Compass Box vs SWA


John Glaser
Is there such a thing as too much transparency?

According to the Scotch Whisky Association, which basically controls anything whisky related in Scotland including where birds are allowed to relieve themselves should they be flying over a whisky distillery, it is.

Because what has happened is that our friends over at Compass Box decided it would be a good idea to share with their consumers the exact composition of two of their latest blends, This Is Not A Luxury Whisky and The Flaming Heart 5th Edition. This was in a bid to be as transparent as possible about what makes up their artisan whiskies.

Their website essentially broke up the blend into various percentages of different whiskies used in order to give the most accurate picture to their consumers. Now this, apparently, is against SWA laws.

Magnus Cormack, SWA director of legal affairs, explained that under Regulation 12.3 of the Spirit Drinks Regulation No 110/2008, maturation period or age “may only be specified in the description, presentation or labelling of a spirit drink where it refers to the youngest alcoholic component”.

Which is basically to say that you are only allowed to mention the youngest whisky in the blend and not any others. This is also, apparently, an EU regulation repeated in the SWA rule book. And what is even more interesting is that an unidentified member of the SWA filed a complaint against Compass Box through the SWA citing far too much information being given out by Compass Box.

So let me get this straight. The rules state that it is illegal for companies to divulge in full transparency about a product that people are paying for. So, in essence, you are not supposed to tell me what is inside the whisky that I am, more often than not, paying top dollar for.

Well, fuck you.

Since Compass Box was forced to take the exact recipe off their site thanks to SWA and the unidentified complainant I would like to share the exact recipe of both the blends with you.

Flaming Heart 5th Edition
Here’s what Compass Box can no longer tell you, their customers: the 27.1% Caol ila is 30 YO whisky. The 24.1% Clynelish is 20 YO whisky. The 10.3% Highland malt is 7 YO blended malt whisky made up of whisky from Clynelish, Teaninich and Dailuiane; this whisky was finished in very active hybrid casks made up partially of French oak. Finally, the remaining 38.5% of Caol ila is 14 YO whisky.

FlamingHeart Recips

This Is Not A Luxury Whisky
The 79% Glen Ord is 19 YO. The 10.1% Strathclyde is 40 YO. The 6.9% Girvan is 40 YO. The 4% of Caol ila is 30 YO.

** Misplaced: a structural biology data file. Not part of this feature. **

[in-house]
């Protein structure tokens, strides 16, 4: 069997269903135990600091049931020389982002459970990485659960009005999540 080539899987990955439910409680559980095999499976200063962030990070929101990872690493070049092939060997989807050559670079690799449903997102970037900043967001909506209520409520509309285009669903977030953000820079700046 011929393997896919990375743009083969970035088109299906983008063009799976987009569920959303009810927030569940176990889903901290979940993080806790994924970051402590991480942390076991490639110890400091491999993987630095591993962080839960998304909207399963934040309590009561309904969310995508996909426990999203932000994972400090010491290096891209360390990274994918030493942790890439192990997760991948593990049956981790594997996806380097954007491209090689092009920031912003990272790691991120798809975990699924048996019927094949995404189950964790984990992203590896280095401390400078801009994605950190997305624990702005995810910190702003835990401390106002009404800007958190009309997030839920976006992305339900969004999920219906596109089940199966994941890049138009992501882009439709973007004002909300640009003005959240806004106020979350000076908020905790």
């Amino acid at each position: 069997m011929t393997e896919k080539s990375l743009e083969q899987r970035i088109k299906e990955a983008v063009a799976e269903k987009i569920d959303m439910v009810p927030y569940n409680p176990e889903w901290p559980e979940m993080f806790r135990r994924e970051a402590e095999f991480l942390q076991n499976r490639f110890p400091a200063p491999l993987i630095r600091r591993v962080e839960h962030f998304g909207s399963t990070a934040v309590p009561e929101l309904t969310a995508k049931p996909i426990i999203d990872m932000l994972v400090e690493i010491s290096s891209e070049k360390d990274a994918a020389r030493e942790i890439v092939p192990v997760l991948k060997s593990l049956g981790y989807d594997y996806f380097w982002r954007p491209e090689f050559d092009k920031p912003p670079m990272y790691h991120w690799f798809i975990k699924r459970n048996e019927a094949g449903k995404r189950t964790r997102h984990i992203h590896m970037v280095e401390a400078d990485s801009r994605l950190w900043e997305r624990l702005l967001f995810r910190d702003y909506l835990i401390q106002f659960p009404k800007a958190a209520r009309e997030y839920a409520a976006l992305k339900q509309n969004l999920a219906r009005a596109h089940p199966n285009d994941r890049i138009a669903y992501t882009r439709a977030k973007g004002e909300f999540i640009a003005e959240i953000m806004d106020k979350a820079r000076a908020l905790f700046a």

ThisIsNotALuxuryWhisky Recipe

So there it is. Now you, the customer knows.

Well done John Glaser & Compass Box for doing what is right. Shame on you SWA for acting like a bitch.

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5 thoughts on “Compass Box vs SWA

  1. Not a luxury whisky and not a big company… I think it’s good that companies can promote by only listing the youngest whisky but not in this case. I heard that Magnus Cormack of SWA said ANOTHER BRAND OWNER complained so Compass Box was warned that their promotion was illegal. CB is subject to compliance audits from UK revenue and customs so SWA is not being a jerk here; they are just doing their job in terms of compliance. HMRC could have taken action but did not. Glaser has said that the industry should look at changing the law but I think it will only benefit the big boys. And changing the law would be so hard since the requirement is part of both european and UK law. Unanimous approval from all 28 nations would be needed 🙂 Haha shit.

    The idea of banning anything but youngest ages dates back 30 years. The initial push came from Chvias Bros. exec james espey who made Johnnie Walker Blue label which was called Johnnie Walker OLDEST and the genesis of the law was this: JW blue was a tasty 15 year old whisky that took off all over the world. When Espey became president of royal salute, a 21 yo, was the chief of the fleet. Espey found out that there was a dude from United Distillery who was going to taiwan night clubs selling JW as being 60 years of age. That was ethically and morally wrong and pissed lots of people off, so Chivas pushed and had the law changed. Maybe it’s time to change the law in a way to allow such detailed promotion and transparency. This type of promotion doesn’t seem to be against the spirit of the law or the context in which it came about. Great post!

    • Well, hello there! Obviously you know about this subject more than I do. While I respect the fact that it’s good that the youngest age of a whisky is what should be on the label I don’t know why it’s illegal to mention every single component of a blended whisky. That’s actually what I’m against.

      Good to hear from you 🙂

      • This is really about consumer protection (Lay consumer protection). Every consumer is not as savvy and educated as you are. I can see how some and even some sketchy sales persons will use this transparency to confuse or deceive. I am with you though….. meh

      • Right: The idea is to prevent a whisky being marketed as made from “40-YEAR-OLD WHISKY!!!” when that’s only part of the recipe. So yeah—good intent, but it needs some flexibility for those who want to give full & fair disclosure.

        BTW, Compass Box is milking this for all its worth. I suppose I would too, but let’s not put them on a pedestal for chasing a bunch of free publicity.

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